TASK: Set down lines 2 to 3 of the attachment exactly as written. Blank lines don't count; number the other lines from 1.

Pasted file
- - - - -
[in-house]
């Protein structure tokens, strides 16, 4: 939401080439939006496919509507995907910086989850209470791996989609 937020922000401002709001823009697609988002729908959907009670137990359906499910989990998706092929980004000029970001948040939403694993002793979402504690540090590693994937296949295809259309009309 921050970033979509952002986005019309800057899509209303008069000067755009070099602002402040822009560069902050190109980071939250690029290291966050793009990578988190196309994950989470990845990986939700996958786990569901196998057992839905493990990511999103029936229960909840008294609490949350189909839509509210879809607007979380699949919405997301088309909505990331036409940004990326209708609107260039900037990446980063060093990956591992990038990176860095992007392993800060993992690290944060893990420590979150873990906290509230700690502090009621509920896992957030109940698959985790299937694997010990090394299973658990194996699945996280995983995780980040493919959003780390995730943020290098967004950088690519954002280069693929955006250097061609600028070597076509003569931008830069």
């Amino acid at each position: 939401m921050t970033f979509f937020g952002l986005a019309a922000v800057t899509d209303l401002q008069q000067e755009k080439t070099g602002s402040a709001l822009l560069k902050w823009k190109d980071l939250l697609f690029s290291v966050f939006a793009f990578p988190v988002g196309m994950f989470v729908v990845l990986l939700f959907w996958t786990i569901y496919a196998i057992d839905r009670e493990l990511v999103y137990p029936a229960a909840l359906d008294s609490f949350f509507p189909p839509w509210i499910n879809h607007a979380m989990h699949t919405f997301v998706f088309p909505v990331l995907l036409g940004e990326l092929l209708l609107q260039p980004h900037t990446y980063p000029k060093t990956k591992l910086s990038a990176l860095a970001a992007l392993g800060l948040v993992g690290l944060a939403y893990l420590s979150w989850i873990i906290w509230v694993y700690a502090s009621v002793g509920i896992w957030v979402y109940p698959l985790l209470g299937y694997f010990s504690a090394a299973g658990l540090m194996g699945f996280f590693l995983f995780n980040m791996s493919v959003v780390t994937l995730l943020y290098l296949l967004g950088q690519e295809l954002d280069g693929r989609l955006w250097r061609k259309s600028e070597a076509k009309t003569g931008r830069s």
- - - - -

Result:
């Protein structure tokens, strides 16, 4: 939401080439939006496919509507995907910086989850209470791996989609 937020922000401002709001823009697609988002729908959907009670137990359906499910989990998706092929980004000029970001948040939403694993002793979402504690540090590693994937296949295809259309009309 921050970033979509952002986005019309800057899509209303008069000067755009070099602002402040822009560069902050190109980071939250690029290291966050793009990578988190196309994950989470990845990986939700996958786990569901196998057992839905493990990511999103029936229960909840008294609490949350189909839509509210879809607007979380699949919405997301088309909505990331036409940004990326209708609107260039900037990446980063060093990956591992990038990176860095992007392993800060993992690290944060893990420590979150873990906290509230700690502090009621509920896992957030109940698959985790299937694997010990090394299973658990194996699945996280995983995780980040493919959003780390995730943020290098967004950088690519954002280069693929955006250097061609600028070597076509003569931008830069």
């Amino acid at each position: 939401m921050t970033f979509f937020g952002l986005a019309a922000v800057t899509d209303l401002q008069q000067e755009k080439t070099g602002s402040a709001l822009l560069k902050w823009k190109d980071l939250l697609f690029s290291v966050f939006a793009f990578p988190v988002g196309m994950f989470v729908v990845l990986l939700f959907w996958t786990i569901y496919a196998i057992d839905r009670e493990l990511v999103y137990p029936a229960a909840l359906d008294s609490f949350f509507p189909p839509w509210i499910n879809h607007a979380m989990h699949t919405f997301v998706f088309p909505v990331l995907l036409g940004e990326l092929l209708l609107q260039p980004h900037t990446y980063p000029k060093t990956k591992l910086s990038a990176l860095a970001a992007l392993g800060l948040v993992g690290l944060a939403y893990l420590s979150w989850i873990i906290w509230v694993y700690a502090s009621v002793g509920i896992w957030v979402y109940p698959l985790l209470g299937y694997f010990s504690a090394a299973g658990l540090m194996g699945f996280f590693l995983f995780n980040m791996s493919v959003v780390t994937l995730l943020y290098l296949l967004g950088q690519e295809l954002d280069g693929r989609l955006w250097r061609k259309s600028e070597a076509k009309t003569g931008r830069s």